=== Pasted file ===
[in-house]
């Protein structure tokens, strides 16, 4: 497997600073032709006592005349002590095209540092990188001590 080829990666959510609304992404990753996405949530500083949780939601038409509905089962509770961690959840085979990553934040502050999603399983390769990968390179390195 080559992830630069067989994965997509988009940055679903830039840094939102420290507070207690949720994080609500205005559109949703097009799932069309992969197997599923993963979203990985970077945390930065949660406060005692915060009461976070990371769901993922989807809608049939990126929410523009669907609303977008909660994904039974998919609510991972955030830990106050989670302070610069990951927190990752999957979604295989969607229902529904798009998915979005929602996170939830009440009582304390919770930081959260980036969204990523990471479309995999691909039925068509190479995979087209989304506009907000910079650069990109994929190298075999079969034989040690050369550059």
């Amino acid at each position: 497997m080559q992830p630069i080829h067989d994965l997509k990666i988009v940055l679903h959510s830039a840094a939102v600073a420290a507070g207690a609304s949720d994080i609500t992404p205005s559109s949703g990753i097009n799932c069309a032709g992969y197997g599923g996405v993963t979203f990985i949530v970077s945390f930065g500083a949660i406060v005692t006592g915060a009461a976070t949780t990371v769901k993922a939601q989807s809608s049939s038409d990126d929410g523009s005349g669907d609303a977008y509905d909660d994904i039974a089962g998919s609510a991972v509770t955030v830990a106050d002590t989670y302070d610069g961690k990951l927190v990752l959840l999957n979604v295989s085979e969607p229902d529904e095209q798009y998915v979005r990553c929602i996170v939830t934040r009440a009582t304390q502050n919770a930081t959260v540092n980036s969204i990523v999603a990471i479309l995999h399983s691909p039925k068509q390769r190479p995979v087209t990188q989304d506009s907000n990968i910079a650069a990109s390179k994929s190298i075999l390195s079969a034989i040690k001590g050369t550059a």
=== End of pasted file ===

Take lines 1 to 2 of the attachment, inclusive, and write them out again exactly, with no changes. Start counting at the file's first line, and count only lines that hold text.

[in-house]
């Protein structure tokens, strides 16, 4: 497997600073032709006592005349002590095209540092990188001590 080829990666959510609304992404990753996405949530500083949780939601038409509905089962509770961690959840085979990553934040502050999603399983390769990968390179390195 080559992830630069067989994965997509988009940055679903830039840094939102420290507070207690949720994080609500205005559109949703097009799932069309992969197997599923993963979203990985970077945390930065949660406060005692915060009461976070990371769901993922989807809608049939990126929410523009669907609303977008909660994904039974998919609510991972955030830990106050989670302070610069990951927190990752999957979604295989969607229902529904798009998915979005929602996170939830009440009582304390919770930081959260980036969204990523990471479309995999691909039925068509190479995979087209989304506009907000910079650069990109994929190298075999079969034989040690050369550059």